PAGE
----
|[Home Page] [This Week] [Classifieds] [Legals] [Obituaries] [Newsstands] [Subscriptions] [Advertising] [Deadlines] [About Us] [FAQ] [Archives] [Community Links] [Contact Us]
Home, Garden, and Car Care Archives The Altamont Enterprise, October 2, 2008
“A Piece of Home”
By Zach Simeone
It’s no revelation: The physical spaces that surround us affect our minds, and where we grow up will shape how we come to view both the world and ourselves.
My home is no exception. The century-old townhouse in downtown Albany is as much a part of my family as my mother or father. My home is where it all started where I started. I’ve never had another, and it was the perfect environment for healthy intellectual and philosophical growth.
The towering brownstone in the heart of the city has housed families for nearly a hundred years longer than I’ve existed. There’s a round, bronze plaque to the right of our front door, just above the doorbell, that reads “1889,” and below it, “Historic Albany Foundation.”
When the Albany Aqua Duck tour comes down our street, it announces that the stones that compose our house were taken from the remains of the original State Capitol, which burned in March of 1911. The fire is said to have started in the Assembly Library, caused by the aged electrical system. However, since the Capitol burned more than 20 years after the house was built, this would require some sort of time paradox.
Outside, my home stands in a row of tall, connected townhouses. Their height, in a way, makes up for their narrowness. The interior, more importantly, was remodeled and conceptualized primarily by my father and his father more than 20 years ago. As you spend time in the house, it becomes more and more apparent that truly gifted craftsmen pieced this home together, and the design concepts were executed with pinpoint accuracy.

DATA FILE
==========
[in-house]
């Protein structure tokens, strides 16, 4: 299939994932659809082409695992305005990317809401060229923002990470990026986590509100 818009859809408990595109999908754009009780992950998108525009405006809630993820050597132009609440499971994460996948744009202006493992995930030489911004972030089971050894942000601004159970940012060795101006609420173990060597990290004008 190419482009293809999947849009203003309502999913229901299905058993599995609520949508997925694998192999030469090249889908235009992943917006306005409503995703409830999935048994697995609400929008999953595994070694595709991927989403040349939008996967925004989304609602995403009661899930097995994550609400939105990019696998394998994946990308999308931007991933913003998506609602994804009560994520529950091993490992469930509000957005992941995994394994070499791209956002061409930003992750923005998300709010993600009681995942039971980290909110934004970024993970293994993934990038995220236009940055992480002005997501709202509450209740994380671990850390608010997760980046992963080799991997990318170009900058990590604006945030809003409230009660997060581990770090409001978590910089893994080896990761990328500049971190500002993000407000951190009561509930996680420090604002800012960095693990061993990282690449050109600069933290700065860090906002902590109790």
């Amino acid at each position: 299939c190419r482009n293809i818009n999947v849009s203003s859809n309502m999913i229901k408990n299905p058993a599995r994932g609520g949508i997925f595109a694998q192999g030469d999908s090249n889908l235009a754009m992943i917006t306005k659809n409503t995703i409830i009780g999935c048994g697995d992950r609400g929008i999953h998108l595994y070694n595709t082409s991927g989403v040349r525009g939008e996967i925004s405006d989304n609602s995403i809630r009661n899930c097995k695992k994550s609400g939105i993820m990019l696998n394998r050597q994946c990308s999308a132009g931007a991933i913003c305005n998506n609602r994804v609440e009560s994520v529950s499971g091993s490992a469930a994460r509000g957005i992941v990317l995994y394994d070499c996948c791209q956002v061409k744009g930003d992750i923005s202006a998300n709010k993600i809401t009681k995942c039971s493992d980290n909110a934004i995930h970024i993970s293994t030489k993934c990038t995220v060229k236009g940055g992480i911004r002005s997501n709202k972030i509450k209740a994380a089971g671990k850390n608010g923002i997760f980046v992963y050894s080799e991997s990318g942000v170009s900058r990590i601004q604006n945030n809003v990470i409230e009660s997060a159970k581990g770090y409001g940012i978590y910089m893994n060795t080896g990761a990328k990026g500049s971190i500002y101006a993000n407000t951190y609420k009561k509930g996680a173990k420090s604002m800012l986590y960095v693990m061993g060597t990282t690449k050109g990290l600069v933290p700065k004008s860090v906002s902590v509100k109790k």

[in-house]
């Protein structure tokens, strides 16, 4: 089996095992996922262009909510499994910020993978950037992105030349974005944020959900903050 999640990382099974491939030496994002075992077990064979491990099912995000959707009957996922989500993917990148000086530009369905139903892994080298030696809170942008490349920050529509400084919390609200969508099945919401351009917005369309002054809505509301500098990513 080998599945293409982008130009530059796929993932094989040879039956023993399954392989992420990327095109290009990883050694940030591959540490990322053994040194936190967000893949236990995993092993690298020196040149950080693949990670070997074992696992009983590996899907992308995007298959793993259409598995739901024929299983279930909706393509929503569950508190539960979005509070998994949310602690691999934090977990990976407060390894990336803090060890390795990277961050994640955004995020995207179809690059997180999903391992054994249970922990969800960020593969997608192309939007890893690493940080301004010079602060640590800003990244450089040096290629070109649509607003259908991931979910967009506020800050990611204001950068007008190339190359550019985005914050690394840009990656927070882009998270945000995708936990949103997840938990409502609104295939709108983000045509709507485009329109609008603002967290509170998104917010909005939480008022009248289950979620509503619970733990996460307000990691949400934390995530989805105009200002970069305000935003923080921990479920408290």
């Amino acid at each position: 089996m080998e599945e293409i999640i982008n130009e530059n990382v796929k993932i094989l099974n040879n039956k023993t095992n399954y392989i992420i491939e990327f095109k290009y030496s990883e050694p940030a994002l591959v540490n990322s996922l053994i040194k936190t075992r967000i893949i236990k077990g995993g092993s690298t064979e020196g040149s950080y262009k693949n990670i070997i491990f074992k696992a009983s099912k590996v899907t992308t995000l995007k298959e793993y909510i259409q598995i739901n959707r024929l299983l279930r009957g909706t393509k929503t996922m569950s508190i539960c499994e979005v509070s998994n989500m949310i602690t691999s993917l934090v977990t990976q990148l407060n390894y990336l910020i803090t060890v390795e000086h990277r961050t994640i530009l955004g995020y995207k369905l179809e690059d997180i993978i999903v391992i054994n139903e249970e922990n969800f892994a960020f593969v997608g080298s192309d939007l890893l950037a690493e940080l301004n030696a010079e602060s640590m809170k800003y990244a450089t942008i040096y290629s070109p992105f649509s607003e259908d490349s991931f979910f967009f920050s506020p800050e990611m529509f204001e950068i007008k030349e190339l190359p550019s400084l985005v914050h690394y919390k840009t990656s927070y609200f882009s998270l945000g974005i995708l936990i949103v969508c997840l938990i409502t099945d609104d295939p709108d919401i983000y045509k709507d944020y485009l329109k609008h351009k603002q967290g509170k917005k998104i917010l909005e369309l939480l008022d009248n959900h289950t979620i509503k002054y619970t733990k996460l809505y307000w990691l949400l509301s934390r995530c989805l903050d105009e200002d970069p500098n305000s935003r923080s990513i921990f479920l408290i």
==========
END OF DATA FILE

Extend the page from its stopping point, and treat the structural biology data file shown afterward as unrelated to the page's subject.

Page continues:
Each of the building’s three stories four if you include the basement is essentially one large room. This wide-open space, coupled with the high ceilings, provides a kind of physical, not to mention intellectual, breathing room that is truly liberating and invaluable to the developing mind. It was for mine, anyway.
Being raised in such a spacious and unique environment nurtured my own capacity to be open and creative, to reach for more, to make the most of myself. It was inevitable that I would grow to be an artist, since the house is, itself, a work of art; my father and mother being a musician and an actress probably factored in as well.
My father told me that he built our home without sparing any expense, but without frivolity. That the different colors, shapes, textures, woods, and paints allow one to appreciate the colors and shapes in nature, in art, in people, in relationships. The complexity of the house helps one appreciate the diversity in the world, he said.
Spending time in large structures can make us feel small, although, in this vast pinball machine we call a universe, it seems foolish to think of myself as anything more than a particle bouncing about. See what you learn growing up in a brownstone?
It’s in the details
Between the outer and inner doors at the house’s entrance is a vestibule with an ornate cube design on the floor. The shapes pop right out, almost as if animated. This middle chamber is an elaborate transition between the two stages of entry, with walls of deep, maroon wood full of intricate carvings. The inner door features similar carvings, as well as a stained-glass window that displays five different-colored orbs. The vestibule, though, in its intricacies, is a microcosm for what comes next.
“The first floor was a complete restoration,” my father told me.
The room just off to the right of the front entrance, recently littered with velvety furniture and a smooth, brown coffee table, was once a wide-open space. This absence of objects created a vacuum that guided all attention to the ceiling’s beautiful plaster molding.
“Artists made latex impressions of the plaster moldings on the ceiling,” my father said, “which are half-shells, as in Botticelli’s ‘The Birth of Venus’; ruptured pomegranates; and connecting bones and joints.” A brass chandelier hangs from the ceiling.
Lining the back wall of this introductory space are two bookshelves containing my father’s collection of literature on the arts and the mind. They stand guard on either side of a white fireplace, fitted with a wall of interlocking rectangles, some green, some purple, but mostly different shades of yellow. The walls, once white like the ceiling, were repainted a deep, dark blue a few years back. At the far wall of this room is one of two entrances to my father’s study. More on that soon.